Mention was made in an earlier newsletter of the Cairn which was built during the General Assembly Sunday event in Princes Street Gardens. Our Elder Margaret Jamieson took a couple of stones to add to the cairn and one of them was taken back to Stewarton St Columba’s church in the Presbytery of Irvine and Kilmarnock and that congregation is remembering us in their prayers throughout the year.
I brought back with me an unnamed stone, and it has been on the Communion Table since the Assembly. Each week in the Prayers for Others, and using the words David Arnott used during the worship each day, we remember one congregation in one of the Presbyteries of the Church of Scotland.
We are almost half way through the Presbyteries and in each case the minister of the congregation remembered is someone whom I know, or someone whom the congregation known. I have purposely done this, as it does make it easier to visualise the situation. On the Tuesday after the service, I send an email to the minister saying that we remembered their congregation the previous Sunday. A number of appreciative responses have been received, with the promise to share the news with their congregation the following Sunday, and to remember Carnoustie Panbride in their prayers.
Some of the ministers studied with me, some are former members of the Presbytery of Angus – David Taverner, Robin Mackenzie and Colin Caskie; others are ministers in congregations where I used to worship when on placements during my agricultural studies (St Mary of Wedale in Stow), or congregations where I know there is some link with Carnoustie Panbride (Langholm).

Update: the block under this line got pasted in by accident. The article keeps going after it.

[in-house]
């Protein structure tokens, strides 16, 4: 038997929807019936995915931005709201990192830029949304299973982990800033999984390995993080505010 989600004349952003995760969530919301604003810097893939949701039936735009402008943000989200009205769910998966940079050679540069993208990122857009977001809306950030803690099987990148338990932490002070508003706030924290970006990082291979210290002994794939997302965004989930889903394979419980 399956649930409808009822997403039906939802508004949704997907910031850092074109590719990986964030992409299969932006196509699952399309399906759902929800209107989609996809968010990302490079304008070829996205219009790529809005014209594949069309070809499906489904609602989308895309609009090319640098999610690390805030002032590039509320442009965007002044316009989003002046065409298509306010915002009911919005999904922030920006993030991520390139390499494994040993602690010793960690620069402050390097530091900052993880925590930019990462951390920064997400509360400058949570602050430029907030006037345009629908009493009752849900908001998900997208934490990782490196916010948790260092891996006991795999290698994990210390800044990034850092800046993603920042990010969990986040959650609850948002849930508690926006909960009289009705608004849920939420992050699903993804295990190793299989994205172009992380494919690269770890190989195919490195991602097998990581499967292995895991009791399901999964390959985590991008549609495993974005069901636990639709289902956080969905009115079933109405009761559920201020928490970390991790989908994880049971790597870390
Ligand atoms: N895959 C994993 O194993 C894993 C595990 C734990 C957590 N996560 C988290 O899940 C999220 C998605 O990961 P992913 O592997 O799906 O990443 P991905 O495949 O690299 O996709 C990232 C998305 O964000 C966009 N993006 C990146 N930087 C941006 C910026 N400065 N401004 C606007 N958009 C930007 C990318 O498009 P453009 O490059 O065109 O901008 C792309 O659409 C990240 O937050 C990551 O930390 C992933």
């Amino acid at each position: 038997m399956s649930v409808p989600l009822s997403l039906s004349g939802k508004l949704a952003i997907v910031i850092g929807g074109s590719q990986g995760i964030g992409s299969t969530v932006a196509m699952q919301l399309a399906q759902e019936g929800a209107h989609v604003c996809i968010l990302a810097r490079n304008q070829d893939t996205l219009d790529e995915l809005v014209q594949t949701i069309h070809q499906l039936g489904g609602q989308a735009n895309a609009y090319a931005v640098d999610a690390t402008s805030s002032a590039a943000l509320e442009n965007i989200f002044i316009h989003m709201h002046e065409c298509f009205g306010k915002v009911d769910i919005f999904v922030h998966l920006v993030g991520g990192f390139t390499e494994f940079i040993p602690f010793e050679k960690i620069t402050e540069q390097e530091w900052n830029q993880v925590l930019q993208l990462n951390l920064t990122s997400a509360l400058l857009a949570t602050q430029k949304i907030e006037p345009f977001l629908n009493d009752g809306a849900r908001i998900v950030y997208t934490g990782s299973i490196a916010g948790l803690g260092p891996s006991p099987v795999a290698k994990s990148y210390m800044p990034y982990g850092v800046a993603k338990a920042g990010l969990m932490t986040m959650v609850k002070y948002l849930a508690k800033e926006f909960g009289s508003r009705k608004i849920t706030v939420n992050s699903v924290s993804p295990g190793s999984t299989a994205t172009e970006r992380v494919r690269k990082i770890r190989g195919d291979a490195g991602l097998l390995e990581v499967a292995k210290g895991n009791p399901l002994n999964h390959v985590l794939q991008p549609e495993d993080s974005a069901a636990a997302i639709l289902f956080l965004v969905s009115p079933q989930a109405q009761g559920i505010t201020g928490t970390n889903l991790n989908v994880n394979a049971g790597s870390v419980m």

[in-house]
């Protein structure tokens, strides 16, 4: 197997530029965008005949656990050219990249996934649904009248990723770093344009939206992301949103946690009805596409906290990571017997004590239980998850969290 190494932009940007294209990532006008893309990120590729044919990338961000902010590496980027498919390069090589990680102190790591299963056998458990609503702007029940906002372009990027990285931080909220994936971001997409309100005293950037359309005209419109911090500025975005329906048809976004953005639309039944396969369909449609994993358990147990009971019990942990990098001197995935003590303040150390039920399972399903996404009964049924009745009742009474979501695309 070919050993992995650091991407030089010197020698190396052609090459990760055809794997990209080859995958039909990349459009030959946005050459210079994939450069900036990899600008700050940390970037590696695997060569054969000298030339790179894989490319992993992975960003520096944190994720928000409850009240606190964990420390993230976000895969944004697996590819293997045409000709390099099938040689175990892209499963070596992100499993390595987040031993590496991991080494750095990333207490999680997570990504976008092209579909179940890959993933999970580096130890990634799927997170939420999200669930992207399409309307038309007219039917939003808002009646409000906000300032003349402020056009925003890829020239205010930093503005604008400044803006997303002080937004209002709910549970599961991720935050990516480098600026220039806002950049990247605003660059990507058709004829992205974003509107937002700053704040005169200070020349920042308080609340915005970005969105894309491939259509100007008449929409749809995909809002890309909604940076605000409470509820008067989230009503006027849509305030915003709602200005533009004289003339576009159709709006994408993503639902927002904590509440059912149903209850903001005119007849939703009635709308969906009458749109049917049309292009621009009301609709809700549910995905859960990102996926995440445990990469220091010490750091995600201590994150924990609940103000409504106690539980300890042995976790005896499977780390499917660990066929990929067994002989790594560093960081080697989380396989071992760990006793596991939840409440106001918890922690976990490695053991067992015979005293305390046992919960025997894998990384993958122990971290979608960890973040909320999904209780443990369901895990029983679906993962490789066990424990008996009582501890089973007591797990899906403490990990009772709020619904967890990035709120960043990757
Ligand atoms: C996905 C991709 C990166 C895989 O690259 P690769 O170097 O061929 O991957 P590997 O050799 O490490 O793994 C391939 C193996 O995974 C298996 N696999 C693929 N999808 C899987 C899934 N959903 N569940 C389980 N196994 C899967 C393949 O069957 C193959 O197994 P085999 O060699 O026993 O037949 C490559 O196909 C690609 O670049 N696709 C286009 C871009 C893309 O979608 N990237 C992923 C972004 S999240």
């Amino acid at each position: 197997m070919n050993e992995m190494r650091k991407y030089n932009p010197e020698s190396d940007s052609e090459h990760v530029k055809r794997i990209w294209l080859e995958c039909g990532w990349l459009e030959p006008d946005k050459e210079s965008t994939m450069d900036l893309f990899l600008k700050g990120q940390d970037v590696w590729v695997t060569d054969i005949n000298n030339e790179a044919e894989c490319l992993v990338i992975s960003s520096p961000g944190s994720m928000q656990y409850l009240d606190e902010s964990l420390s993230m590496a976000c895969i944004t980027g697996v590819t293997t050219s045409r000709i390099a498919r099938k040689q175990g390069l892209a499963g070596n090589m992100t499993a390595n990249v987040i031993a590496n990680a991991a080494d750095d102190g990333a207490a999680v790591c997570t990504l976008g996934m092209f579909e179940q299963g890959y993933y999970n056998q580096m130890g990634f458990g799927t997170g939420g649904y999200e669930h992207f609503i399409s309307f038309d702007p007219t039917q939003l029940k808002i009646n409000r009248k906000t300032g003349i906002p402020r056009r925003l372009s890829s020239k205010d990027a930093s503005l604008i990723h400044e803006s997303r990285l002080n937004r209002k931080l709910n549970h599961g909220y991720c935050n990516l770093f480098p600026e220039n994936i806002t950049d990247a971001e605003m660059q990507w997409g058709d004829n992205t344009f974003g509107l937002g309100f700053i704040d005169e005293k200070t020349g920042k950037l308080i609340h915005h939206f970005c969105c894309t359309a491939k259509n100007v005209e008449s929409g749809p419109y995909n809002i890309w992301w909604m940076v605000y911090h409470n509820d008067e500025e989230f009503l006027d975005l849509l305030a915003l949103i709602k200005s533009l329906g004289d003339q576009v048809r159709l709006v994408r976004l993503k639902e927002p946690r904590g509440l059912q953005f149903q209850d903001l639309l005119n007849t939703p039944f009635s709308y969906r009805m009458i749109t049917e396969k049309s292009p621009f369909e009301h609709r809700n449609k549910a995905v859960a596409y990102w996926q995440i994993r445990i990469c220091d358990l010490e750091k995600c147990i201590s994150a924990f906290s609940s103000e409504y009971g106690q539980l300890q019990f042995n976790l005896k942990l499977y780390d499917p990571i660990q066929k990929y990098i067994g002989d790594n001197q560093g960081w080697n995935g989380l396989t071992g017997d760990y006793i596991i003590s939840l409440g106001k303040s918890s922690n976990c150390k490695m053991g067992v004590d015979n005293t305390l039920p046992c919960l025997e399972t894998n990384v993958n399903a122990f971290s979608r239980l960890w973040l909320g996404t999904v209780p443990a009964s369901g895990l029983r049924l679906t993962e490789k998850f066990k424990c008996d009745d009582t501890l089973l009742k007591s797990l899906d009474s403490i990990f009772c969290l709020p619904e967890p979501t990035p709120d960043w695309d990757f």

Through this aspect of our worship, we are reminding ourselves that our ministry is not just something we do within the parish boundaries of Carnoustie Panbride. There is a very real ministry in remembering others in our prayers. Incidentally, after the service at the end of October when Imentioned in the sermon some of the ministers who had influenced me in my life, a lady in the congregation asked me if the John L Kent was the minister who had been in Cathcart South in Glasgow – indeed it was – and she told me that he had married her parents and baptised her! He also baptised me! I know it is a cliché, but it is a small world, the Church of Scotland!
However, I want to finish this letter by acknowledging a ministry which does take place within the parish. The ministry of flowers. Each Sunday after the service, the flowers which are gifted to the church are delivered to people within our congregation and parish who have been bereaved, or are ill at home or in hospital, or whom we wish to remember for some reason. I know how much this is appreciated and I also know that when flowers are delivered it is often much more than a knock at the door and handing over of the flowers. Very often those delivering flowers are invited in and sometimes are able to help the person by listening and just “being there” – and this can be demanding.
There are many instances of members of our congregation exercising a ministry like this – and they do so quietly and without fuss, by just being there. Thank you – you may not be aware the impact of your ministry – but it is profound.